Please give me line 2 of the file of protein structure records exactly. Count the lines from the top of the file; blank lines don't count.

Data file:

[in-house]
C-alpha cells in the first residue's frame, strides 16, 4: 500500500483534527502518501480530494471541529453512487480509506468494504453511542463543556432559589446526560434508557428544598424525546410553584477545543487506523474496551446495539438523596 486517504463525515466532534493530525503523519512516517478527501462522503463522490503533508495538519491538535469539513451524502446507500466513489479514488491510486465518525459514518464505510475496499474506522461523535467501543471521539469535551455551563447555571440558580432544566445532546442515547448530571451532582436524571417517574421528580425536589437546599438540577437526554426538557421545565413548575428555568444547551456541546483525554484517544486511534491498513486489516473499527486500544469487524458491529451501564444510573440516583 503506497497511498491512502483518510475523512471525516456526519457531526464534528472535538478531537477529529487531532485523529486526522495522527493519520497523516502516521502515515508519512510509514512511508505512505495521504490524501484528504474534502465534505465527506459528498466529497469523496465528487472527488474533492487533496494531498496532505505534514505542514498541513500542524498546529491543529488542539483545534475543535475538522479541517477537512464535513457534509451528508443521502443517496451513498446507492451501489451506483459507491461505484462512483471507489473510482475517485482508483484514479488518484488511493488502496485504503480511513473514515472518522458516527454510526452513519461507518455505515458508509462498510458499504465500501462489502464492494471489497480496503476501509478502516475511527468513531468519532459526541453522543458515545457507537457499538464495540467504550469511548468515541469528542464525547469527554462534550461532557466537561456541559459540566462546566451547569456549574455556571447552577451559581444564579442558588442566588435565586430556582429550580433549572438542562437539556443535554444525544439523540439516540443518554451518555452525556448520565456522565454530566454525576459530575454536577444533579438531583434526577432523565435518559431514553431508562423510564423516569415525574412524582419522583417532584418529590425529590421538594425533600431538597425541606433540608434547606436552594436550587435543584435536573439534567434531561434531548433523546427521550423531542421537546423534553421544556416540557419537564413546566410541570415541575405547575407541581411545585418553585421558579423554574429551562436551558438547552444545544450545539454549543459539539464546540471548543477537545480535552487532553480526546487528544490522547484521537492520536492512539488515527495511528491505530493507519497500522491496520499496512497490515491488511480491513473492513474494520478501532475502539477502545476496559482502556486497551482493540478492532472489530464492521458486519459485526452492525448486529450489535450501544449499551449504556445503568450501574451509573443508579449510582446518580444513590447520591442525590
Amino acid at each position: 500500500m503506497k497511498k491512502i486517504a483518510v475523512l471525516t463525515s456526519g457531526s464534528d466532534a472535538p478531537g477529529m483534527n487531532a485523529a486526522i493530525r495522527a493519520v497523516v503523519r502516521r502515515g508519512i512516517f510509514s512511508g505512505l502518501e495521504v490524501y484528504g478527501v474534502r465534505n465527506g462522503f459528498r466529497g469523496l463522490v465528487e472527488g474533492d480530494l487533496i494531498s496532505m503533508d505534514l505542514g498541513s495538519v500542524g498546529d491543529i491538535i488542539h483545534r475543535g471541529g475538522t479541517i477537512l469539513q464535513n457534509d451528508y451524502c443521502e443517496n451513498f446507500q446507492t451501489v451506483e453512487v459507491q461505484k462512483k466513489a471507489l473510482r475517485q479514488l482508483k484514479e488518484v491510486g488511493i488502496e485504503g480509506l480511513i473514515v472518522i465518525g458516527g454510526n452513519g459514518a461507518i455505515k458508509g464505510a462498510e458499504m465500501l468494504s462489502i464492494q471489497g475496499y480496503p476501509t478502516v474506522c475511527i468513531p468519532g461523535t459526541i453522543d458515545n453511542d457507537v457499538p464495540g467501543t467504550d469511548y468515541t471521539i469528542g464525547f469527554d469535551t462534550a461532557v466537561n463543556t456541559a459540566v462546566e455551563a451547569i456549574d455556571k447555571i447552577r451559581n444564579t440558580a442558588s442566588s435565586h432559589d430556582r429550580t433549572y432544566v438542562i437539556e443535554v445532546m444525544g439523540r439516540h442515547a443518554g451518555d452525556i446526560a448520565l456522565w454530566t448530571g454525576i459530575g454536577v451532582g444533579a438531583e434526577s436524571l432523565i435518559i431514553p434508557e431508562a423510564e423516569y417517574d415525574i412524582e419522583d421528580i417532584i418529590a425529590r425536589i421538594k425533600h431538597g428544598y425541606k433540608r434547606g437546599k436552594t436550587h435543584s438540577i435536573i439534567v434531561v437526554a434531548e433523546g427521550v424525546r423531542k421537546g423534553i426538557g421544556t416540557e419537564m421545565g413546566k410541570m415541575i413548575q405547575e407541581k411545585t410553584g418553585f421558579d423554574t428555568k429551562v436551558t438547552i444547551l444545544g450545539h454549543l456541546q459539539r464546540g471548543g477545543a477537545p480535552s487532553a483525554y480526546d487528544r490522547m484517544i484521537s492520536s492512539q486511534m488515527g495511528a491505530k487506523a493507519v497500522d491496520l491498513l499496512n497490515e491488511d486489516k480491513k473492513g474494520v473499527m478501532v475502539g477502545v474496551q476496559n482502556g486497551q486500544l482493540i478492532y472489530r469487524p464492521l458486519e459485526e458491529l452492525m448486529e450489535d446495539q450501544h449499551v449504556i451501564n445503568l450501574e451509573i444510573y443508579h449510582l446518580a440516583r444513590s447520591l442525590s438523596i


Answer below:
C-alpha cells in the first residue's frame, strides 16, 4: 500500500483534527502518501480530494471541529453512487480509506468494504453511542463543556432559589446526560434508557428544598424525546410553584477545543487506523474496551446495539438523596 486517504463525515466532534493530525503523519512516517478527501462522503463522490503533508495538519491538535469539513451524502446507500466513489479514488491510486465518525459514518464505510475496499474506522461523535467501543471521539469535551455551563447555571440558580432544566445532546442515547448530571451532582436524571417517574421528580425536589437546599438540577437526554426538557421545565413548575428555568444547551456541546483525554484517544486511534491498513486489516473499527486500544469487524458491529451501564444510573440516583 503506497497511498491512502483518510475523512471525516456526519457531526464534528472535538478531537477529529487531532485523529486526522495522527493519520497523516502516521502515515508519512510509514512511508505512505495521504490524501484528504474534502465534505465527506459528498466529497469523496465528487472527488474533492487533496494531498496532505505534514505542514498541513500542524498546529491543529488542539483545534475543535475538522479541517477537512464535513457534509451528508443521502443517496451513498446507492451501489451506483459507491461505484462512483471507489473510482475517485482508483484514479488518484488511493488502496485504503480511513473514515472518522458516527454510526452513519461507518455505515458508509462498510458499504465500501462489502464492494471489497480496503476501509478502516475511527468513531468519532459526541453522543458515545457507537457499538464495540467504550469511548468515541469528542464525547469527554462534550461532557466537561456541559459540566462546566451547569456549574455556571447552577451559581444564579442558588442566588435565586430556582429550580433549572438542562437539556443535554444525544439523540439516540443518554451518555452525556448520565456522565454530566454525576459530575454536577444533579438531583434526577432523565435518559431514553431508562423510564423516569415525574412524582419522583417532584418529590425529590421538594425533600431538597425541606433540608434547606436552594436550587435543584435536573439534567434531561434531548433523546427521550423531542421537546423534553421544556416540557419537564413546566410541570415541575405547575407541581411545585418553585421558579423554574429551562436551558438547552444545544450545539454549543459539539464546540471548543477537545480535552487532553480526546487528544490522547484521537492520536492512539488515527495511528491505530493507519497500522491496520499496512497490515491488511480491513473492513474494520478501532475502539477502545476496559482502556486497551482493540478492532472489530464492521458486519459485526452492525448486529450489535450501544449499551449504556445503568450501574451509573443508579449510582446518580444513590447520591442525590